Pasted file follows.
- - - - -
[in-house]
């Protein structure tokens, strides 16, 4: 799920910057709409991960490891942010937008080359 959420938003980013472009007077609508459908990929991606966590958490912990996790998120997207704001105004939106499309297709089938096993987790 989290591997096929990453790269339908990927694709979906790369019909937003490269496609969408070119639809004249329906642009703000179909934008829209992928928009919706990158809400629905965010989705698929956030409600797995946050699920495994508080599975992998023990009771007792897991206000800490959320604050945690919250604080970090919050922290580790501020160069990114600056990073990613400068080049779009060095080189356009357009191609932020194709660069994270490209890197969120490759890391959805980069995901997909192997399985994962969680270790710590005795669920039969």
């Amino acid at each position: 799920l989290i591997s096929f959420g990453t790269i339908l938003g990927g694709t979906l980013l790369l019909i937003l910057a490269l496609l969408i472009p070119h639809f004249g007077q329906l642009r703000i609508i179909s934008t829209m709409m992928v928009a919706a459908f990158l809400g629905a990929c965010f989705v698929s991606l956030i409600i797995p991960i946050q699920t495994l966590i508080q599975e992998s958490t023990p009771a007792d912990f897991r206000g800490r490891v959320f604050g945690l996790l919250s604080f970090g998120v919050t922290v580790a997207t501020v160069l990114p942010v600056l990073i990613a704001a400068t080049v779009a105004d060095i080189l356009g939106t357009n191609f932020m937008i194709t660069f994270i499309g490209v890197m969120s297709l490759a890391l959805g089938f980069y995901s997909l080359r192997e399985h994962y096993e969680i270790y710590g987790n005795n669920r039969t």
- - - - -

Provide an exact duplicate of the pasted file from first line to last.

[in-house]
């Protein structure tokens, strides 16, 4: 799920910057709409991960490891942010937008080359 959420938003980013472009007077609508459908990929991606966590958490912990996790998120997207704001105004939106499309297709089938096993987790 989290591997096929990453790269339908990927694709979906790369019909937003490269496609969408070119639809004249329906642009703000179909934008829209992928928009919706990158809400629905965010989705698929956030409600797995946050699920495994508080599975992998023990009771007792897991206000800490959320604050945690919250604080970090919050922290580790501020160069990114600056990073990613400068080049779009060095080189356009357009191609932020194709660069994270490209890197969120490759890391959805980069995901997909192997399985994962969680270790710590005795669920039969």
């Amino acid at each position: 799920l989290i591997s096929f959420g990453t790269i339908l938003g990927g694709t979906l980013l790369l019909i937003l910057a490269l496609l969408i472009p070119h639809f004249g007077q329906l642009r703000i609508i179909s934008t829209m709409m992928v928009a919706a459908f990158l809400g629905a990929c965010f989705v698929s991606l956030i409600i797995p991960i946050q699920t495994l966590i508080q599975e992998s958490t023990p009771a007792d912990f897991r206000g800490r490891v959320f604050g945690l996790l919250s604080f970090g998120v919050t922290v580790a997207t501020v160069l990114p942010v600056l990073i990613a704001a400068t080049v779009a105004d060095i080189l356009g939106t357009n191609f932020m937008i194709t660069f994270i499309g490209v890197m969120s297709l490759a890391l959805g089938f980069y995901s997909l080359r192997e399985h994962y096993e969680i270790y710590g987790n005795n669920r039969t």